Zani and Ebony taught in traditional and Montessori settings for years. Through those experiences, they started gaining a sense of the type of teaching that was authentic to them -- a small, intimate community with older kids and younger kids working together and learning from each other. Montessori was appealing because it is a slow learning method -- each child goes at their own pace, and teachers really tune into each child and their needs. They'd both taught in private and public-school settings, and as Black women, they couldn't help but notice how most families in many of the Montessori schools they taught in were wealthy and white.

"There is all this school choice in another part of the city," Zani reflected. "I was driving an hour across town so that I  teach in a way that feels authentic to me. I was spending so much energy building another neighborhood, and I wanted to be spending it on building my own neighborhood."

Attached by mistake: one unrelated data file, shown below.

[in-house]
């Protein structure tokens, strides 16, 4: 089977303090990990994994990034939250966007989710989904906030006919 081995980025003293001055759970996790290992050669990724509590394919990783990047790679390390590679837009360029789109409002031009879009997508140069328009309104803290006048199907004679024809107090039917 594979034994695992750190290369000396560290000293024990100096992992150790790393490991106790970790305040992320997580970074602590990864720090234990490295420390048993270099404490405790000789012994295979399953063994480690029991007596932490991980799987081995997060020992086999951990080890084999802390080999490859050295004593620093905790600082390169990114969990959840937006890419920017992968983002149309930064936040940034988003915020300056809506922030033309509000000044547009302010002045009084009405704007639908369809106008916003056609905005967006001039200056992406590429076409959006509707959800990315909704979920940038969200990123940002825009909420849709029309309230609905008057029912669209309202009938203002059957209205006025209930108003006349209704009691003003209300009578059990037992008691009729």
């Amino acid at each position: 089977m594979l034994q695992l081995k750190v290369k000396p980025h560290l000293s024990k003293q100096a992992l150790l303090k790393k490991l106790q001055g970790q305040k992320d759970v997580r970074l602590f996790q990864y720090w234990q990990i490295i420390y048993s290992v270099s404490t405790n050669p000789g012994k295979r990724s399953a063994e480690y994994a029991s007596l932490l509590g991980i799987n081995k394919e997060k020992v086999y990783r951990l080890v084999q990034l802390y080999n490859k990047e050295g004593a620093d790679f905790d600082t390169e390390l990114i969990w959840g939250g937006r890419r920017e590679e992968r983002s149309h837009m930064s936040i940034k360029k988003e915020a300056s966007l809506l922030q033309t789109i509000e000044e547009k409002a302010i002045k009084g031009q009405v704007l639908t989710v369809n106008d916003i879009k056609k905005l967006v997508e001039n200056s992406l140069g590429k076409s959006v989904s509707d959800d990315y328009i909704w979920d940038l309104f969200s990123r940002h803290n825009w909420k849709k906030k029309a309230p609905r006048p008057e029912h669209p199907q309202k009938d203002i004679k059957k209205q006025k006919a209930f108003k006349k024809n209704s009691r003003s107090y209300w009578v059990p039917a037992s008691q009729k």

The desire to give more choice to students at-risk compelled Zani and Ebony to open The Riverseed School, one of two public charter Montessori schools east of the Anacostia River in Washington. The school is in a stately house in the neighborhood where many of its students live.

Because many of the students at Riverseed live within just a few blocks of each other and their teachers, apprehension typical of the first day of school was nowhere to be seen at Riverseed. In the months leading up to the school's opening, Zani and Ebony visited each of their students' homes, so the students already knew their teachers and many of their peers, too.    

These details are not minor for Riverseed and the Wildflower school model. The Wildflower approach aims "to be an experiment in a new learning environment, blurring the boundaries between home and school, between scientists and teachers, between schools and the neighborhoods around them."